• The second specifies a literal string resource to use for the TITLE token. The TITLE provider token is not a class, but is instead a special kind of provider lookup key called an injection token, represented by an InjectionToken instance.

You can use an injection token for any kind of provider but it's particularly helpful when the dependency is a simple value like a string, a number, or a function.

The value of a value provider must be defined before you specify it here. The title string literal is immediately available. The someHero variable in this example was set earlier in the file as shown below. You can't use a variable whose value will be defined later.

const someHero = new Hero(42, 'Magma', 'Had a great month!', '555-555-5555');

Other types of providers can create their values lazily; that is, when they're needed for injection.

Class providers: useClass

The useClass provider key lets you create and return a new instance of the specified class.

You can use this type of provider to substitute an alternative implementation for a common or default class. The alternative implementation could, for example, implement a different strategy, extend the default class, or emulate the behavior of the real class in a test case.

The following code shows two examples in HeroOfTheMonthComponent.

{ provide: HeroService,   useClass:    HeroService },
{ provide: LoggerService, useClass:    DateLoggerService },

The first provider is the de-sugared, expanded form of the most typical case in which the class to be created (HeroService) is also the provider's dependency injection token. The short form is generally preferred; this long form makes the details explicit.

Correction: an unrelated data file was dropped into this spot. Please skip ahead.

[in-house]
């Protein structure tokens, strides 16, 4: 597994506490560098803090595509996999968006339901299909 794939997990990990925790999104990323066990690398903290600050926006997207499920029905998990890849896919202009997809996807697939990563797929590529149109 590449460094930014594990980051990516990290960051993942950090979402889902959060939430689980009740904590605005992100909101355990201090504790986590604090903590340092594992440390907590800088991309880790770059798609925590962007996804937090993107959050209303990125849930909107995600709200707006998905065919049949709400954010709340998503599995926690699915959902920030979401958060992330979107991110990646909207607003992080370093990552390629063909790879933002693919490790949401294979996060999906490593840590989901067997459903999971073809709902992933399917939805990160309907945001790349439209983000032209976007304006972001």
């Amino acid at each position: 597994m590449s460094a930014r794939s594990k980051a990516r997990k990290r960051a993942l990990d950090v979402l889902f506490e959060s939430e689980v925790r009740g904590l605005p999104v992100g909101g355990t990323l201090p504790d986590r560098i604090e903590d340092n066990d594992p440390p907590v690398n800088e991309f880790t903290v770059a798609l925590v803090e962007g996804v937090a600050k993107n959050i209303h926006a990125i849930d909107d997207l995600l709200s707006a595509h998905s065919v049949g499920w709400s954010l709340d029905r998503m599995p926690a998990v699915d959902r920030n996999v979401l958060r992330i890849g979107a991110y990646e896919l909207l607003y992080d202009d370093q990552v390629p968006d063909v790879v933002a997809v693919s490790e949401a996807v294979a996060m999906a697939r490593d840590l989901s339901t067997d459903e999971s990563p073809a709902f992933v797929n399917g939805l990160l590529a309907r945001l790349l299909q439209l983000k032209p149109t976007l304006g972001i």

The second provider substitutes DateLoggerService for LoggerService. LoggerService is already registered at the AppComponent level. When this child component requests LoggerService, it receives a DateLoggerService instance instead.

This component and its tree of child components receive DateLoggerService instance. Components outside the tree continue to receive the original LoggerService instance.

DateLoggerService inherits from LoggerService; it appends the current date/time to each message:

@Injectable({
  providedIn: 'root'
})
export class DateLoggerService extends LoggerService
{
  logInfo(msg: any)  { super.logInfo(stamp(msg)); }
  logDebug(msg: any) { super.logInfo(stamp(msg)); }
  logError(msg: any) { super.logError(stamp(msg)); }
}

function stamp(msg: any) { return msg + ' at ' + new Date(); }

Alias providers: useExisting

The useExisting provider key lets you map one token to another. In effect, the first token is an alias for the service associated with the second token, creating two ways to access the same service object.

{ provide: MinimalLogger, useExisting: LoggerService },

You can use this technique to narrow an API through an aliasing interface. The following example shows an alias introduced for that purpose.

Imagine that LoggerService had a large API, much larger than the actual three methods and a property. You might want to shrink that API surface to just the members you actually need. In this example, the MinimalLogger class-interface reduces the API to two members:

// Class used as a "narrowing" interface that exposes a minimal logger
// Other members of the actual implementation are invisible
export abstract class MinimalLogger {
  logs: string[];
  logInfo: (msg: string) => void;
}